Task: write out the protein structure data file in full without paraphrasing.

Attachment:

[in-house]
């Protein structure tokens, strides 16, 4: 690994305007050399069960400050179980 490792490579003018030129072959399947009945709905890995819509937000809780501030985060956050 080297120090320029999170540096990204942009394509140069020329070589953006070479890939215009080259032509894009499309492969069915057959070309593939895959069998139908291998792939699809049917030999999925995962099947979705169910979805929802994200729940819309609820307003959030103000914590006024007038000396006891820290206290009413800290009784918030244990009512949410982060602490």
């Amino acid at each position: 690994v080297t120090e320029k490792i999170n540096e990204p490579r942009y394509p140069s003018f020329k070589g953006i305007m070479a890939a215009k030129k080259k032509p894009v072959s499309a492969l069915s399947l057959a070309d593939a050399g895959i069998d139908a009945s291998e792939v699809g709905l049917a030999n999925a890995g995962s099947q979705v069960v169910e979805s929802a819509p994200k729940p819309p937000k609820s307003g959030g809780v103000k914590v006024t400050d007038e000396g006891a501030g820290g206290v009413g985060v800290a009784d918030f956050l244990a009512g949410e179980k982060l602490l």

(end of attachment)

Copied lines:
[in-house]
């Protein structure tokens, strides 16, 4: 690994305007050399069960400050179980 490792490579003018030129072959399947009945709905890995819509937000809780501030985060956050 080297120090320029999170540096990204942009394509140069020329070589953006070479890939215009080259032509894009499309492969069915057959070309593939895959069998139908291998792939699809049917030999999925995962099947979705169910979805929802994200729940819309609820307003959030103000914590006024007038000396006891820290206290009413800290009784918030244990009512949410982060602490």
């Amino acid at each position: 690994v080297t120090e320029k490792i999170n540096e990204p490579r942009y394509p140069s003018f020329k070589g953006i305007m070479a890939a215009k030129k080259k032509p894009v072959s499309a492969l069915s399947l057959a070309d593939a050399g895959i069998d139908a009945s291998e792939v699809g709905l049917a030999n999925a890995g995962s099947q979705v069960v169910e979805s929802a819509p994200k729940p819309p937000k609820s307003g959030g809780v103000k914590v006024t400050d007038e000396g006891a501030g820290g206290v009413g985060v800290a009784d918030f956050l244990a009512g949410e179980k982060l602490l």